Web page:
Selling breast milk is big business.

Each year tens of thousands of women post ads on websites, offering their extra milk for $1 to $3 an ounce: "My rich milk makes giants!" promises one seller. "Organic and Gluten Free Breastmilk," claims another. Then there's this one: "470 oz. of breastmilk must go!!!"

But some women online aren't delivering what they're advertising.

Scientists at Nationwide Children's Hospital in Columbus, Ohio, analyzed 102 samples ordered from popular websites and found about 10 percent of them were "topped off" with cow's milk.

And we're not talking about just a smidge. The tainted samples contained at least 10 percent cow's milk, the team reported Monday in the journal Pediatrics. That's too much to be an accidental contamination. Sellers are diluting the breast milk, the researchers speculate, to make more money.

Dilution with cow's milk is clearly dangerous to babies with milk allergies, says neonatologist Amy Hair, who wasn't involved in the study. "But the diluted milk can – potentially — not provide enough nutrients a growing baby needs to develop properly."

"I'm a proponent of breast milk," says Hair, who directs the neonatal nutrition program at Texas Children's Hospital. "But if the option is buying breast milk online from an unscreened donor, and not from a reputable milk bank, I would recommend formula."

Buying, selling and sharing breast milk online is rapidly growing in popularity, says public health researcher Sarah Keim, who led the current study. "In 2011, we estimated about 13,000 women were participating in it. Now there are 55,000 women."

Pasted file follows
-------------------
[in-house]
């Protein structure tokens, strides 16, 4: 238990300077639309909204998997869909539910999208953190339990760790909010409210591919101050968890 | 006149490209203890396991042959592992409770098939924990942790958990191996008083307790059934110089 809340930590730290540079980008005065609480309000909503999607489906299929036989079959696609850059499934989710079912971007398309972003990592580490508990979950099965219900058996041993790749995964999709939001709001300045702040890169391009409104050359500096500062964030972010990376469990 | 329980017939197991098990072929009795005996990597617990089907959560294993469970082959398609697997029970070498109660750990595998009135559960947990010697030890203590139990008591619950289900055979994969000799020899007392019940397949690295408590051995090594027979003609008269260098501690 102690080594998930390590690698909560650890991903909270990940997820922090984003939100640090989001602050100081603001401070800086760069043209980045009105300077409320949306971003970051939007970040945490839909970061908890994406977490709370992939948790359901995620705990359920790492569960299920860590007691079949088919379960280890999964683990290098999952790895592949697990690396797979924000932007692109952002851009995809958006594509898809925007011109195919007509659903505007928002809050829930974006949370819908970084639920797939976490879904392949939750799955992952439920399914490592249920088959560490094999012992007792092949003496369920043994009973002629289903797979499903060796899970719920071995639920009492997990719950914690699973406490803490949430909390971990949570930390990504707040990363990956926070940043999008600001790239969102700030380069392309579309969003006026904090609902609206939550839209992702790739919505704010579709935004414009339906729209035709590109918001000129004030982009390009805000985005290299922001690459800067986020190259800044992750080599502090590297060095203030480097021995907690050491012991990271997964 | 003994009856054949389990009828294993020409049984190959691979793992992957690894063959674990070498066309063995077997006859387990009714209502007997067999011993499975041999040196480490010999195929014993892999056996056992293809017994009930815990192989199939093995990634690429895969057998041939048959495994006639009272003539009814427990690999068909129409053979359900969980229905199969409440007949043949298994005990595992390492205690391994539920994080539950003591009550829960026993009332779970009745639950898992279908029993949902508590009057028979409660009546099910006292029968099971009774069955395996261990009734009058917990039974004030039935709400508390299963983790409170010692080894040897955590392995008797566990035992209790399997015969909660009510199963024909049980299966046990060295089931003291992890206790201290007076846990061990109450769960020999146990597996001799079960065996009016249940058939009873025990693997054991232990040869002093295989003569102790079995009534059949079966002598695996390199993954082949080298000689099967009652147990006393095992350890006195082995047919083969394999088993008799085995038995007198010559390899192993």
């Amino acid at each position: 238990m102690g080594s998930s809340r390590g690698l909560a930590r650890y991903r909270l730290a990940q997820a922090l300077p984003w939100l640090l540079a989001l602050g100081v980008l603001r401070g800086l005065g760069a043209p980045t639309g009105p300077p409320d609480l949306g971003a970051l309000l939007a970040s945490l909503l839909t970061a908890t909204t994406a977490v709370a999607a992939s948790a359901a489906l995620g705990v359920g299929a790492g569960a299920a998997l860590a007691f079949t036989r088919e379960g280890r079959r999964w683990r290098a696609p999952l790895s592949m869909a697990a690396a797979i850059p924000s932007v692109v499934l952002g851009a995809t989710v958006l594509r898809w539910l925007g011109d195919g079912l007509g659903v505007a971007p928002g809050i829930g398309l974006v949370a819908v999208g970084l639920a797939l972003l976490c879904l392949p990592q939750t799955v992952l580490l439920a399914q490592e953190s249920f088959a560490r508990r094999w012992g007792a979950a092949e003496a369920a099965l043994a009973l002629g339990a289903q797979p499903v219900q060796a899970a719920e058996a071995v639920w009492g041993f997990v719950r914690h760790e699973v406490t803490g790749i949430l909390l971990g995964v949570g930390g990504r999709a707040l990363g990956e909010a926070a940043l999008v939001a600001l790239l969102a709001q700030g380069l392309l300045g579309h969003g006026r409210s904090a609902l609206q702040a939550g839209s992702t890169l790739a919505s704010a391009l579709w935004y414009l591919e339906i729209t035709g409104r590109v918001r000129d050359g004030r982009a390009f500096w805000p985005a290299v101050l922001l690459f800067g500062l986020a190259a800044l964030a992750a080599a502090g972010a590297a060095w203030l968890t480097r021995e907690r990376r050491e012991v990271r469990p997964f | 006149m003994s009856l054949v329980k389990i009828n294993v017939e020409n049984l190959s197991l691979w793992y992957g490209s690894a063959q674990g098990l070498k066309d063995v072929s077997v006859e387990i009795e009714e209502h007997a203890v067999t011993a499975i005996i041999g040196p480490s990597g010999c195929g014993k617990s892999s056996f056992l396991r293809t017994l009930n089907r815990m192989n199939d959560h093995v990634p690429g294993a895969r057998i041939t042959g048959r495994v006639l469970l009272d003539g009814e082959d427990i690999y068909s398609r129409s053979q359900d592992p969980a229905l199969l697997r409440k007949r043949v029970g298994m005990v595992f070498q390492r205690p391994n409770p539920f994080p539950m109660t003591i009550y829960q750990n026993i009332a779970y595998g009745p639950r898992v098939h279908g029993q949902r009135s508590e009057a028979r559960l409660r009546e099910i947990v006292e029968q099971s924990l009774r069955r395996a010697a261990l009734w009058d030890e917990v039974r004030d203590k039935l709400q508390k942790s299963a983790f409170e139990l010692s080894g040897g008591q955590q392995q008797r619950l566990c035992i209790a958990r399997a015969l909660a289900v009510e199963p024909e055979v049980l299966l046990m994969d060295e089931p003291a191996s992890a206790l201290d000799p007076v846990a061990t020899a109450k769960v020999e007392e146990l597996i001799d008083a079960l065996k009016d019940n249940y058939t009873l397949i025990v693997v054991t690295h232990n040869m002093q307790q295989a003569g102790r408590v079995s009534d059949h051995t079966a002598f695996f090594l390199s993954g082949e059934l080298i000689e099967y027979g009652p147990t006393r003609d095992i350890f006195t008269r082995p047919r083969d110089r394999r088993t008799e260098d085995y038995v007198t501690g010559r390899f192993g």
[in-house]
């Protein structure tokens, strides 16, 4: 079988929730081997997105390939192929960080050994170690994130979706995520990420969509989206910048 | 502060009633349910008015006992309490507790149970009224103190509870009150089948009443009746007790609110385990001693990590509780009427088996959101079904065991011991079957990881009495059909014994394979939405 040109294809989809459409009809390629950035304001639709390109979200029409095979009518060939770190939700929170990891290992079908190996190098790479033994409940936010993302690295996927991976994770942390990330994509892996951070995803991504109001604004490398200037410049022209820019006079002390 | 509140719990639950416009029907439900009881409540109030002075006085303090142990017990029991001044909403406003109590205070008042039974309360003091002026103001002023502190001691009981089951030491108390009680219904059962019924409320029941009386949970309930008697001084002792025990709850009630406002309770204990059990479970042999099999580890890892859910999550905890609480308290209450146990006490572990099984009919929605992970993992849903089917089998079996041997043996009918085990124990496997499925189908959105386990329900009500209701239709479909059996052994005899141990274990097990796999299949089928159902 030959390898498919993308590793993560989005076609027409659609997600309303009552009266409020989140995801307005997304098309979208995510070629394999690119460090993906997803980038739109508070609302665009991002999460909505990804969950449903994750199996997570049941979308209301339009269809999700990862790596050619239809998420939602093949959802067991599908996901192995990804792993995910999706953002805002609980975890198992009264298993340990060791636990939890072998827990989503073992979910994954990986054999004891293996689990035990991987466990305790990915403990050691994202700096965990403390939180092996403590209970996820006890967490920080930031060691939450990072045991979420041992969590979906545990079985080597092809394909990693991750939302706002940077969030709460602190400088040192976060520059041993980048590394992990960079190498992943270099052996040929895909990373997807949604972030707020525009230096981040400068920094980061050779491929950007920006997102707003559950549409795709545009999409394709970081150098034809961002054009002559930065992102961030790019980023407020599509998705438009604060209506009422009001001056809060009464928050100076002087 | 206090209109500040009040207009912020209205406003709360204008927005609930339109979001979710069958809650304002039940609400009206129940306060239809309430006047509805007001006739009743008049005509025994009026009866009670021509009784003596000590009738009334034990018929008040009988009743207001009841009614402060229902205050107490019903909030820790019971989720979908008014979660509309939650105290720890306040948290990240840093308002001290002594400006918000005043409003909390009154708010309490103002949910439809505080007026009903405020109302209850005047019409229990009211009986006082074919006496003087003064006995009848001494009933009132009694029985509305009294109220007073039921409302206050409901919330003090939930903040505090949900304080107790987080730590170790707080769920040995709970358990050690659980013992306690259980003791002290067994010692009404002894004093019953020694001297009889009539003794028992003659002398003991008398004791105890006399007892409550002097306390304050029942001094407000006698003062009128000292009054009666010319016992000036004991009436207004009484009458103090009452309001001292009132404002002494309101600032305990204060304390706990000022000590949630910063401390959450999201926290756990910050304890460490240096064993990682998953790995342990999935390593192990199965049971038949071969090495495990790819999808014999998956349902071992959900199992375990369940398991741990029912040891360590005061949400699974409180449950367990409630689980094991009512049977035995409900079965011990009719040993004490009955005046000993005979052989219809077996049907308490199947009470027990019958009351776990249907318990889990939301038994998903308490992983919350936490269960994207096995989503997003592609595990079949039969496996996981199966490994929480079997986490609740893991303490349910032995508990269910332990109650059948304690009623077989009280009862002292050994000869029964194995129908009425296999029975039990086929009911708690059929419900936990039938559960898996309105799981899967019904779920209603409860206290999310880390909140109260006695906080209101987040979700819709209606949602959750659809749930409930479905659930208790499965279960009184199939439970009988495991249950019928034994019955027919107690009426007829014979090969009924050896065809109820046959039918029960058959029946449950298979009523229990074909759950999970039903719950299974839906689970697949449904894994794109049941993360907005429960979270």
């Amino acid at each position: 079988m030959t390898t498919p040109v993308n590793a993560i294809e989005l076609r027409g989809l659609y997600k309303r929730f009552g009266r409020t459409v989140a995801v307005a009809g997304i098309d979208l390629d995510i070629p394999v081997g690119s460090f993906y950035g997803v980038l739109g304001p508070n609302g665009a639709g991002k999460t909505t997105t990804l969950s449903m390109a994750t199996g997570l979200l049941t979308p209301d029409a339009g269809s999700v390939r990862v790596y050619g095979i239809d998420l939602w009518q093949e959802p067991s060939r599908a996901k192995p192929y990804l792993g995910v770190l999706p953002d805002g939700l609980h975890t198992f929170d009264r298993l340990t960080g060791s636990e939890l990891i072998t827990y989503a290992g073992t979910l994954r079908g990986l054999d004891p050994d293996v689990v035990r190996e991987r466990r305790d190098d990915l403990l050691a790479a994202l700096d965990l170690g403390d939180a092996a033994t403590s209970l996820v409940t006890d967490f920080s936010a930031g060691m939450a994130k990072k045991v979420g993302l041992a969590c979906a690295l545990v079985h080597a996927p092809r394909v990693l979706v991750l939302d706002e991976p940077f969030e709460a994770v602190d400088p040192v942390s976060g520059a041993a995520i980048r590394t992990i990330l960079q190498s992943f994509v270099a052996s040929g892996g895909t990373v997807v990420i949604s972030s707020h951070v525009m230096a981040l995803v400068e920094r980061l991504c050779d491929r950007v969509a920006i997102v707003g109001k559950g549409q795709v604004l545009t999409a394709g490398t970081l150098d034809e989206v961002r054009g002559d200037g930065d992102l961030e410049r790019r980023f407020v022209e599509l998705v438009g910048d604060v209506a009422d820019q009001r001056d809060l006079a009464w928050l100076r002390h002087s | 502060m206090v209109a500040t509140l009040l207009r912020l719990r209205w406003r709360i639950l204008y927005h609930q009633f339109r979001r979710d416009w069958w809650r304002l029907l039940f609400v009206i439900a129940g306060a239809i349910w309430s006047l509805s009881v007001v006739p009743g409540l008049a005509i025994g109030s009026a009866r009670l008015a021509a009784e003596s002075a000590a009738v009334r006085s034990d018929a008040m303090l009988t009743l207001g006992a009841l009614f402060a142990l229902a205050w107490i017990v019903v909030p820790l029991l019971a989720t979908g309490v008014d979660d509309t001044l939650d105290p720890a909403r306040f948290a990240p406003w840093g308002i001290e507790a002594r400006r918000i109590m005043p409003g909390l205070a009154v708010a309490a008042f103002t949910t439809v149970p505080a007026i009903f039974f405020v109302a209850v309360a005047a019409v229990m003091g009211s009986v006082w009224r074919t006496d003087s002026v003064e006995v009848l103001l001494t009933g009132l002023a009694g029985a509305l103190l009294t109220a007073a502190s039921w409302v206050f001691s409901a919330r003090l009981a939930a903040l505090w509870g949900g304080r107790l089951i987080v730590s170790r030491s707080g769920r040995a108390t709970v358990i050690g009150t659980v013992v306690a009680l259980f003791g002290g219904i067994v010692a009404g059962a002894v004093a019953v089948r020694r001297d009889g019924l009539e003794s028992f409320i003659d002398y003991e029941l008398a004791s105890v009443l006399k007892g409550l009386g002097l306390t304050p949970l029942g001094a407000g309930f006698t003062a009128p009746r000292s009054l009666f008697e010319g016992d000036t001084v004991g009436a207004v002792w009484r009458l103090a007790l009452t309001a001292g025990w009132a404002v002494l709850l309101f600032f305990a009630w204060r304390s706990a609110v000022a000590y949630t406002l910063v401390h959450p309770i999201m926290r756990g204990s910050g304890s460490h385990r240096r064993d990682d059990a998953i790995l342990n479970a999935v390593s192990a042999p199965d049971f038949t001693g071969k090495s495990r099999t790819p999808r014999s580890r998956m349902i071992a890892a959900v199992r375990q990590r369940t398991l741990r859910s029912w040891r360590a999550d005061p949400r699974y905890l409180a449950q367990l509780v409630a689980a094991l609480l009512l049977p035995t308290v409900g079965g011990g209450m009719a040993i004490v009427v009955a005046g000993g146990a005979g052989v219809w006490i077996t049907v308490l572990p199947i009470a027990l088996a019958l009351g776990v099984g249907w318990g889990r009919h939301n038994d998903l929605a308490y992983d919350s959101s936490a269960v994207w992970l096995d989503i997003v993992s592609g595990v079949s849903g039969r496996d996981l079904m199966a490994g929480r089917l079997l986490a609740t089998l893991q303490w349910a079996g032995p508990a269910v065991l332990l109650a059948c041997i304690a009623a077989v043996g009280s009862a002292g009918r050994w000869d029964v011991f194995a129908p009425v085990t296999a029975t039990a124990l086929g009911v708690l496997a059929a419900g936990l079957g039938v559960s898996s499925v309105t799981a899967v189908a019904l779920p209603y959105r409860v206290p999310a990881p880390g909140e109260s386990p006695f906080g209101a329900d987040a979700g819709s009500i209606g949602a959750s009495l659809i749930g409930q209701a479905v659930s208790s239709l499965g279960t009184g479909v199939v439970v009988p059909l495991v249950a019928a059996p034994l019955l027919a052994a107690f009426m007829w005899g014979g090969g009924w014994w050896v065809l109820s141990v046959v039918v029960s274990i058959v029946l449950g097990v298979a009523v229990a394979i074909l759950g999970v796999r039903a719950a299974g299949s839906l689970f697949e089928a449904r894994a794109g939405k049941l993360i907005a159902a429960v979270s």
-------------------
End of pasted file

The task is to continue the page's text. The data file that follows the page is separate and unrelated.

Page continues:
Back in 2010, the Food and Drug Administration warned that buying breast milk from an unknown seller was dangerous. "We wanted to see how big the risks might be," Keim says.

So she and her team turned to the Web and bought more than 2,000 ounces of breast milk from diverse sellers, for about $8,000. Nearly all the bags of milk arrived at their office above the recommended frozen temperature of -20 degrees Celsius (-4 degrees Fahrenheit). And nearly half were above refrigerator temperature of 4 degrees Celsius (39 degrees Fahrenheit).

Keim and her team found that about 75 percent of the samples had high levels of bacterial contamination or detectable levels of disease-causing pathogens, such as salmonella and E. coli. In other words, "the same kind of bacteria found in human waste," she says. "So these samples were unsuitable for a baby to drink."

In the current study, the team looked for the DNA of cattle in the samples. And Keim was surprised by the high levels of contamination in 10 samples.

"We racked our brains to think of an explanation for how so much cow's milk could get into a baggie of breast milk," she says. They couldn't think of a good reason, and figure the sellers must have done it intentionally.

Now the team is looking to see if samples contain other chemicals that could be even more harmful for babies, such as illegal drugs or some prescription medication. If a donor were a heavy smoker or drinker, she could also have passed nicotine or alcohol on to the baby.

"It really is, 'Buyer beware,' " Keim says. "When you are purchasing milk from a source you're not familiar with, you can't tell by looking at it if it's safe. It's really a risky activity that we don't recommend."

The U.S. has a network of nonprofit milk banks that screen donors, pasteurize the milk and test it for pathogens. But Keim says this milk is very expensive — about $4 per ounce or more. And almost all that milk is fed to preemies in hospitals.

"It's still a new method for feeding preemies," says Dr. Hair, of Texas Children's Hospital. "But there's a lot evidence that it protects them against a devastating intestinal disease, called necrotizing enterocolitis, and helps their immune systems."

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